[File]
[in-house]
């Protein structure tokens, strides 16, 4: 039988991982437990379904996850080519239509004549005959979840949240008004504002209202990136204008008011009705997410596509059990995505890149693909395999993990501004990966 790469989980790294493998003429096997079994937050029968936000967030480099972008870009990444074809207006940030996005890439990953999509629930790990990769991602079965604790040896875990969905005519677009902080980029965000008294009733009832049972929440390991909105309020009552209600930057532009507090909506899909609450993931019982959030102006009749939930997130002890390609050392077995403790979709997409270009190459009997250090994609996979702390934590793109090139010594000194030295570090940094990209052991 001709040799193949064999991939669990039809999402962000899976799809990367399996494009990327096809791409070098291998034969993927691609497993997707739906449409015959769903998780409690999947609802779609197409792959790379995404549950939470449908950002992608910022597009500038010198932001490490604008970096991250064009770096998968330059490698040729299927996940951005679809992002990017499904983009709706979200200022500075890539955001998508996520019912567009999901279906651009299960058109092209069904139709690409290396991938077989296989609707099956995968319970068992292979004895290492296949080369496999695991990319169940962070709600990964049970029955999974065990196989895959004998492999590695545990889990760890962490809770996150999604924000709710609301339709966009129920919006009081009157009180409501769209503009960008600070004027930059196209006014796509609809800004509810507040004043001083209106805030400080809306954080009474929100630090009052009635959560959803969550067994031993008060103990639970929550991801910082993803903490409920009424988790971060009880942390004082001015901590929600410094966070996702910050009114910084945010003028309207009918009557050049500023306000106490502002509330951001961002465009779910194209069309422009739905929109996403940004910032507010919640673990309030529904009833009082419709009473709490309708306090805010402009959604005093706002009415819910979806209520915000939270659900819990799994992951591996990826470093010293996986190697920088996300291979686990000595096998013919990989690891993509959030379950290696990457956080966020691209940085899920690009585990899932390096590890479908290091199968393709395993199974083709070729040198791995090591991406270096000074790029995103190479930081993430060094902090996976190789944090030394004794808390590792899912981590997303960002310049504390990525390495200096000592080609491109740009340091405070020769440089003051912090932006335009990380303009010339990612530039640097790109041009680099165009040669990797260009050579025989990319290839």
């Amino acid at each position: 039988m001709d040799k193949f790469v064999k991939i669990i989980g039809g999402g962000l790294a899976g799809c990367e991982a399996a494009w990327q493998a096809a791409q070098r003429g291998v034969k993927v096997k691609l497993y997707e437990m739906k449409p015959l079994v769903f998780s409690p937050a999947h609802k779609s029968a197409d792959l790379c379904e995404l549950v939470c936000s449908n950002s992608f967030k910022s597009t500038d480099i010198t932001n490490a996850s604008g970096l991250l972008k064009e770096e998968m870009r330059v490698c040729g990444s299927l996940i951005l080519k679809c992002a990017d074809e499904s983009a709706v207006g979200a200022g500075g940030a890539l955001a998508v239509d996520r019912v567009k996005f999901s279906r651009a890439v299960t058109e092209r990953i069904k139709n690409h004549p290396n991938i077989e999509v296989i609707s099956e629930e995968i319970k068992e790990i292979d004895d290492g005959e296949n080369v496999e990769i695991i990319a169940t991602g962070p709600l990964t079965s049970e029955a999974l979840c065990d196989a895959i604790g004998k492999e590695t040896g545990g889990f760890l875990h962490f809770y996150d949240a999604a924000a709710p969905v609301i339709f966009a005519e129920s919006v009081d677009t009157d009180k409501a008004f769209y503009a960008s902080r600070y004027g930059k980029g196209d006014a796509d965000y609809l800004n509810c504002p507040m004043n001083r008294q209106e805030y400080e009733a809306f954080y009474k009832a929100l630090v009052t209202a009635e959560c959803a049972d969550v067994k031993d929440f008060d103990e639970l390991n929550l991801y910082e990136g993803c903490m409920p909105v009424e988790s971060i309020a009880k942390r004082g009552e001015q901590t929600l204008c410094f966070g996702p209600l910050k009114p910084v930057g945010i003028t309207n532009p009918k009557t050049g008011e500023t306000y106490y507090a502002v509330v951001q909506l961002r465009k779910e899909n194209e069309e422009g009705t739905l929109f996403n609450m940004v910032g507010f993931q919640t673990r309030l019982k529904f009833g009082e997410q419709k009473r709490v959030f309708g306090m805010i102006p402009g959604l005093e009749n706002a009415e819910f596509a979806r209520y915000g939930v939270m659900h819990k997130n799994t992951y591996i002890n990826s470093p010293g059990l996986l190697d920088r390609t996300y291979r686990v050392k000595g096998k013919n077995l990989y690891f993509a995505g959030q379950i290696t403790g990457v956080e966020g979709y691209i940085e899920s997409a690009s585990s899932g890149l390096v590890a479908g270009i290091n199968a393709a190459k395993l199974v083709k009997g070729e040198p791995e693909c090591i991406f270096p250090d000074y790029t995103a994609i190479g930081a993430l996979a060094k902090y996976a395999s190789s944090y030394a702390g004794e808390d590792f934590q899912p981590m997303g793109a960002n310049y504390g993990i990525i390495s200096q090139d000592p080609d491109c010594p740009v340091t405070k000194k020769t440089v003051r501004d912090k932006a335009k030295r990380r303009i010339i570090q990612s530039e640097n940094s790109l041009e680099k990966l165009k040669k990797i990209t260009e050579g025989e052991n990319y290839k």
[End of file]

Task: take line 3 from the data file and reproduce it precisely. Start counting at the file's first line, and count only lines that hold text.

């Amino acid at each position: 039988m001709d040799k193949f790469v064999k991939i669990i989980g039809g999402g962000l790294a899976g799809c990367e991982a399996a494009w990327q493998a096809a791409q070098r003429g291998v034969k993927v096997k691609l497993y997707e437990m739906k449409p015959l079994v769903f998780s409690p937050a999947h609802k779609s029968a197409d792959l790379c379904e995404l549950v939470c936000s449908n950002s992608f967030k910022s597009t500038d480099i010198t932001n490490a996850s604008g970096l991250l972008k064009e770096e998968m870009r330059v490698c040729g990444s299927l996940i951005l080519k679809c992002a990017d074809e499904s983009a709706v207006g979200a200022g500075g940030a890539l955001a998508v239509d996520r019912v567009k996005f999901s279906r651009a890439v299960t058109e092209r990953i069904k139709n690409h004549p290396n991938i077989e999509v296989i609707s099956e629930e995968i319970k068992e790990i292979d004895d290492g005959e296949n080369v496999e990769i695991i990319a169940t991602g962070p709600l990964t079965s049970e029955a999974l979840c065990d196989a895959i604790g004998k492999e590695t040896g545990g889990f760890l875990h962490f809770y996150d949240a999604a924000a709710p969905v609301i339709f966009a005519e129920s919006v009081d677009t009157d009180k409501a008004f769209y503009a960008s902080r600070y004027g930059k980029g196209d006014a796509d965000y609809l800004n509810c504002p507040m004043n001083r008294q209106e805030y400080e009733a809306f954080y009474k009832a929100l630090v009052t209202a009635e959560c959803a049972d969550v067994k031993d929440f008060d103990e639970l390991n929550l991801y910082e990136g993803c903490m409920p909105v009424e988790s971060i309020a009880k942390r004082g009552e001015q901590t929600l204008c410094f966070g996702p209600l910050k009114p910084v930057g945010i003028t309207n532009p009918k009557t050049g008011e500023t306000y106490y507090a502002v509330v951001q909506l961002r465009k779910e899909n194209e069309e422009g009705t739905l929109f996403n609450m940004v910032g507010f993931q919640t673990r309030l019982k529904f009833g009082e997410q419709k009473r709490v959030f309708g306090m805010i102006p402009g959604l005093e009749n706002a009415e819910f596509a979806r209520y915000g939930v939270m659900h819990k997130n799994t992951y591996i002890n990826s470093p010293g059990l996986l190697d920088r390609t996300y291979r686990v050392k000595g096998k013919n077995l990989y690891f993509a995505g959030q379950i290696t403790g990457v956080e966020g979709y691209i940085e899920s997409a690009s585990s899932g890149l390096v590890a479908g270009i290091n199968a393709a190459k395993l199974v083709k009997g070729e040198p791995e693909c090591i991406f270096p250090d000074y790029t995103a994609i190479g930081a993430l996979a060094k902090y996976a395999s190789s944090y030394a702390g004794e808390d590792f934590q899912p981590m997303g793109a960002n310049y504390g993990i990525i390495s200096q090139d000592p080609d491109c010594p740009v340091t405070k000194k020769t440089v003051r501004d912090k932006a335009k030295r990380r303009i010339i570090q990612s530039e640097n940094s790109l041009e680099k990966l165009k040669k990797i990209t260009e050579g025989e052991n990319y290839k």